A second significant factor driving the 2011 securities class action lawsuit filings is the number of filings against non-U.S. companies, particularly U.S.-listed Chinese companies. 55 (or about 25%) of the 2011 federal securities filings involved non-U.S. companies.  The targeted non-U.S. companies are domiciled in 12 different countries. 39 of these 55 foreign companies are U.S.-listed Chinese companies (or U.S. listed companies that have their executive offices or principal places of operation in China). These 39 alone represent about 18% of all 2011 filings. Though the 39 lawsuit filings involving Chinese companies were heavily weighted to the first part of the year, there were still 13 in the year’s second half (which is more the 10 total filed against U.S.-listed Chinese companies during all of 2010) — including two in December.


At one level, the fact that a quarter of all 2011 securities class action lawsuit filings involved non-U.S. companies is surprising, given that it seemed probable that the U.S. Supreme Court’s decision in the Morrison v. National Australia Bank case would result in a reduction in litigation involving non-U.S. But the 2011 actions involving non-U.S. companies either (like the cases involving the Chinese companies) involved firms with shares or ADRs listed on U.S. exchanges – and that therefore come within the requirements of Morrison – or were filed only on behalf of shareholders who purchased their shares in the U.S. The November 2011 action on behalf of the very few Olympus Corporation shareholders who purchased their Olympus ADRs over the counter in the U.S. is a good example of this latter kind of case. The Olympus case, which involves only a very small fraction of the company’s shareholders, show that Morrison is still having a very significant impact on filings, notwithstanding the number of filings involving non-U.S. companies.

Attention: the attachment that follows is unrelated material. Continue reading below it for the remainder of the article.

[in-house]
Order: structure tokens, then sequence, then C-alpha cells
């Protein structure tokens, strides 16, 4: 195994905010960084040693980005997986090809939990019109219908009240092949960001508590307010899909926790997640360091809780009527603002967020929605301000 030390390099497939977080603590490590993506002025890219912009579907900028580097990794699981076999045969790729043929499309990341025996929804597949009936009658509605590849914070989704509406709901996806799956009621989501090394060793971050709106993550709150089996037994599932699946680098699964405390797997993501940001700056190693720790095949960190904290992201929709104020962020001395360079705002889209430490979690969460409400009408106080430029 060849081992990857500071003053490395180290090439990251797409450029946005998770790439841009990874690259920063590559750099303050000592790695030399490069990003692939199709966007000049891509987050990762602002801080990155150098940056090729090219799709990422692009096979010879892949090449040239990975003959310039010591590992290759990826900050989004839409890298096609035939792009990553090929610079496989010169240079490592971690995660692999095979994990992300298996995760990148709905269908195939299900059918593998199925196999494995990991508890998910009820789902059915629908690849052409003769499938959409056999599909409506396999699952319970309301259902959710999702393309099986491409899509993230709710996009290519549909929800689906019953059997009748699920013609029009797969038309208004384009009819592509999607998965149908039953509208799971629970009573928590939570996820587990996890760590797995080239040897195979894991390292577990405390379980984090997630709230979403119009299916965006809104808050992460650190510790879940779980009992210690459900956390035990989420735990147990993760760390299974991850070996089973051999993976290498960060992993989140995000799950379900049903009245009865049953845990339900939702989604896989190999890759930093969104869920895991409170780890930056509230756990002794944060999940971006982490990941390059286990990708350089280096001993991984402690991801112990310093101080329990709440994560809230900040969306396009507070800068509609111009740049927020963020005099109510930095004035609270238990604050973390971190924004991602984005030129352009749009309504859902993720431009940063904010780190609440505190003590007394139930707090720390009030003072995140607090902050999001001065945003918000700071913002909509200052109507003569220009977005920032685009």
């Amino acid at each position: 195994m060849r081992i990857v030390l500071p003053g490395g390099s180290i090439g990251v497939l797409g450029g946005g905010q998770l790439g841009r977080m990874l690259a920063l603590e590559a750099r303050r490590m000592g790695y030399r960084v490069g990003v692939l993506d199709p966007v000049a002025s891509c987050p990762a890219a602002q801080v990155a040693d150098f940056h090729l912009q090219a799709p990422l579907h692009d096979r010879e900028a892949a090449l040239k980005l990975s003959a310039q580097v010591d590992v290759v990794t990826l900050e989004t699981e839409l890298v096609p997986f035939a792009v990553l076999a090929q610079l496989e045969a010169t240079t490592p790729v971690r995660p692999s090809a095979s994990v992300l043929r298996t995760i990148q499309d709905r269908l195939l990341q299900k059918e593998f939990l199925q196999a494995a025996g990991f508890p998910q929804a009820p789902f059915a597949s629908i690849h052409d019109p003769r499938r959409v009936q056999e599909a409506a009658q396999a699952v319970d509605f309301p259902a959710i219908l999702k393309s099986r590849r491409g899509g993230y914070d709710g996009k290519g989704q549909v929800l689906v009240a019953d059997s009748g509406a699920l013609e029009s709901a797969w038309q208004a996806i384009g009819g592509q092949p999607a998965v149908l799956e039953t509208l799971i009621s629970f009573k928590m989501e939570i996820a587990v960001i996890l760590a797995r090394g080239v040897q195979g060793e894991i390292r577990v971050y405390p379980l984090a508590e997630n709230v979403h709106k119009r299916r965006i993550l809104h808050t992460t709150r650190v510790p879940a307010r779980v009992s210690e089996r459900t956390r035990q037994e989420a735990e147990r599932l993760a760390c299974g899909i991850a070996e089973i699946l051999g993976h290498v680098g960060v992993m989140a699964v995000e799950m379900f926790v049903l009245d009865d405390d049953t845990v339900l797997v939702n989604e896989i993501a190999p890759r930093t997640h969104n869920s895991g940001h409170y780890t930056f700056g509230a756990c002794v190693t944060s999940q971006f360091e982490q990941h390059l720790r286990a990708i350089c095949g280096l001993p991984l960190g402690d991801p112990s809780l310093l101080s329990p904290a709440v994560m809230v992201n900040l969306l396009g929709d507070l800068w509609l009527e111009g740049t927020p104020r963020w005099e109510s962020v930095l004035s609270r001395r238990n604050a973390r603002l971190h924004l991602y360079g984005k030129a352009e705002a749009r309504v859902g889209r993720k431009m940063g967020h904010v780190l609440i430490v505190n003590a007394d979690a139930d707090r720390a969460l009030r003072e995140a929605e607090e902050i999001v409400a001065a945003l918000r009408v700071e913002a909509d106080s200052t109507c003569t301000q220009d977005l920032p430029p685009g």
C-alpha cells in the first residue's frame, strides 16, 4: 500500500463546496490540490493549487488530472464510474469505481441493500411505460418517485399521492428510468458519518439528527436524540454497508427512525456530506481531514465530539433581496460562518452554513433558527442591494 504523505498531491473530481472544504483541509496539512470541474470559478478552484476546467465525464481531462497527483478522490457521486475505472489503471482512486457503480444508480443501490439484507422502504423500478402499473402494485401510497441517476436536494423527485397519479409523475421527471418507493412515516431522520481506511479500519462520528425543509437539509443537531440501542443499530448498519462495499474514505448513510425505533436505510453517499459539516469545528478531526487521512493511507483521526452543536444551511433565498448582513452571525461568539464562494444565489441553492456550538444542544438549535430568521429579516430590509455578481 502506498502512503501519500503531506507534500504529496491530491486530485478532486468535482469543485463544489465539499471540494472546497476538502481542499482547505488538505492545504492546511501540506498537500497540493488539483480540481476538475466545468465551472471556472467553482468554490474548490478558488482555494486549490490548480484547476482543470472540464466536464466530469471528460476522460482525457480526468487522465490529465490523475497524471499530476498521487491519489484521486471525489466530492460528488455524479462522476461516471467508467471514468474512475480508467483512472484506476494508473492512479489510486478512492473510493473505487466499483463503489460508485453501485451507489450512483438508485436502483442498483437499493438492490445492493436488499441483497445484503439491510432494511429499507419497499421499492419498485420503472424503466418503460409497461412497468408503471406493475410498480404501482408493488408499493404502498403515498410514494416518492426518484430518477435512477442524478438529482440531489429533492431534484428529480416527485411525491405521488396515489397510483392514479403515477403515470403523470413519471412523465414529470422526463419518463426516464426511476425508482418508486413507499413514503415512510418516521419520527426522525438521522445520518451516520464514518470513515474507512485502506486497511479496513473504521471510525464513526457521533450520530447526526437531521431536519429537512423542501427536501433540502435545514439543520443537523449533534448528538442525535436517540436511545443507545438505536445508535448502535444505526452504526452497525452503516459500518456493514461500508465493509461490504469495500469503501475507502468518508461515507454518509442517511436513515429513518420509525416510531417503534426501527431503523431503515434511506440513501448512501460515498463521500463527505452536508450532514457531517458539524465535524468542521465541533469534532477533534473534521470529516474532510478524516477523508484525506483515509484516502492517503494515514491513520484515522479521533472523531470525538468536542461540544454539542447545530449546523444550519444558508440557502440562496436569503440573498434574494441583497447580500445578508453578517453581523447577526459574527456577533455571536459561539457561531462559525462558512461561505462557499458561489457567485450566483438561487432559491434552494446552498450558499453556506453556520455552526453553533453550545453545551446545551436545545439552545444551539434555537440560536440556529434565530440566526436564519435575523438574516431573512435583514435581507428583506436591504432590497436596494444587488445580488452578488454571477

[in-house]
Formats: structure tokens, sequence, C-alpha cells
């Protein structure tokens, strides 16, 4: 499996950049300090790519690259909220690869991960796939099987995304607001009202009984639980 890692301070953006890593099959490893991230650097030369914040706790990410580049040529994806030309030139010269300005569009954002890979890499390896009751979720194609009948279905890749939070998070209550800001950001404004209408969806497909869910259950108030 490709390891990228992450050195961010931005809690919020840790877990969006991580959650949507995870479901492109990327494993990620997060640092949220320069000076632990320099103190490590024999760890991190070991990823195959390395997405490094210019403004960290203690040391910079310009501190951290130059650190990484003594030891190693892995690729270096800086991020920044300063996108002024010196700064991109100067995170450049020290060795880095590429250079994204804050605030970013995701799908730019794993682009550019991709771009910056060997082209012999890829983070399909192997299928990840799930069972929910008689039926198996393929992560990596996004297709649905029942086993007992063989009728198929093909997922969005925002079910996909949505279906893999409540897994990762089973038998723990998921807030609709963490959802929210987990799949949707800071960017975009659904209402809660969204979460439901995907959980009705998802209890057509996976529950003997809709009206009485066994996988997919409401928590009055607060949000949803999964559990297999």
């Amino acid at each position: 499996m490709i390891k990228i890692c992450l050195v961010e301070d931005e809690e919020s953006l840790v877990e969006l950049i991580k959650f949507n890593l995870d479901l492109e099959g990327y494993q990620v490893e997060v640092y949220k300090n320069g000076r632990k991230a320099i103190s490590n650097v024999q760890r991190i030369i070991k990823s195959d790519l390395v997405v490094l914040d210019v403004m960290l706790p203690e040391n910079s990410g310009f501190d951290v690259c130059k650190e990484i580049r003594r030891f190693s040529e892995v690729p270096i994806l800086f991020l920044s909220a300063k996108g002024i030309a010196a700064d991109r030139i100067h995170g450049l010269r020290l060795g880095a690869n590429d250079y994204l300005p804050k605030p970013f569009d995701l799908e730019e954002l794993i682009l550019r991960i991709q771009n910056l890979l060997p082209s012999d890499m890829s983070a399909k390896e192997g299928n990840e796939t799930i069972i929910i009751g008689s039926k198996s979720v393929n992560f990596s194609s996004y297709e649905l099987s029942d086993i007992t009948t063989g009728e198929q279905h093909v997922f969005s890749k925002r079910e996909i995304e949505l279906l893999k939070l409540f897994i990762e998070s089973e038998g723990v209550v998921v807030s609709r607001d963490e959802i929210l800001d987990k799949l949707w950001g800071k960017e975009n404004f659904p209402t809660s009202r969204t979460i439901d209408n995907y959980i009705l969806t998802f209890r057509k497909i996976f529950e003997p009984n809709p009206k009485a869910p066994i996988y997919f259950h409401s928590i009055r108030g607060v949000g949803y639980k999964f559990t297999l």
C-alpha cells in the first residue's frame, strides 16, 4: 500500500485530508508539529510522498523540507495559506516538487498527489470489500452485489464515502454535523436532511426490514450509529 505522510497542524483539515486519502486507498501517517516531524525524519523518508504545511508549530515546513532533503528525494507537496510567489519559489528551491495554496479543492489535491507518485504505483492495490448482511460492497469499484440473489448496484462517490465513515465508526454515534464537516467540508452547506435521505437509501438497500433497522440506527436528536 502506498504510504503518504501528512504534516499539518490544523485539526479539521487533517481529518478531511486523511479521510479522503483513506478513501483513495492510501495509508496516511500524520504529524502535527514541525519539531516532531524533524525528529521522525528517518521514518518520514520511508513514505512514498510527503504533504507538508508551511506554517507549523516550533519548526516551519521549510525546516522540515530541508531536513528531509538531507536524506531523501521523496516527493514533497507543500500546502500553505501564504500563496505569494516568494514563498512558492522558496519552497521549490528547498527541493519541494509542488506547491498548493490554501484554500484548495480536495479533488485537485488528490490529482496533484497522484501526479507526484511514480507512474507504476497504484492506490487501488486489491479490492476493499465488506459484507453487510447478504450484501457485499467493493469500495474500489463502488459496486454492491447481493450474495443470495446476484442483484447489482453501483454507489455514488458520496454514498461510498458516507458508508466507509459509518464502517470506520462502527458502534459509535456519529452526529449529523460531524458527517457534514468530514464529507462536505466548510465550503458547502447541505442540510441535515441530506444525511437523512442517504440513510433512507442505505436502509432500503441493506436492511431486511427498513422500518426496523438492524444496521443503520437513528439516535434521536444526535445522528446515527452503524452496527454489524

The merger cases and the cases involving U.S.-listed Chinese companies together represented 100 of the 218 securities class action lawsuit filings during 2011, or nearly 46% of all filings. Clearly these two lawsuit phenomena were significant factors in driving 2011 filings, and more than account for all of the increase in 2011 filings compared to filing levels in 2010 and 2009.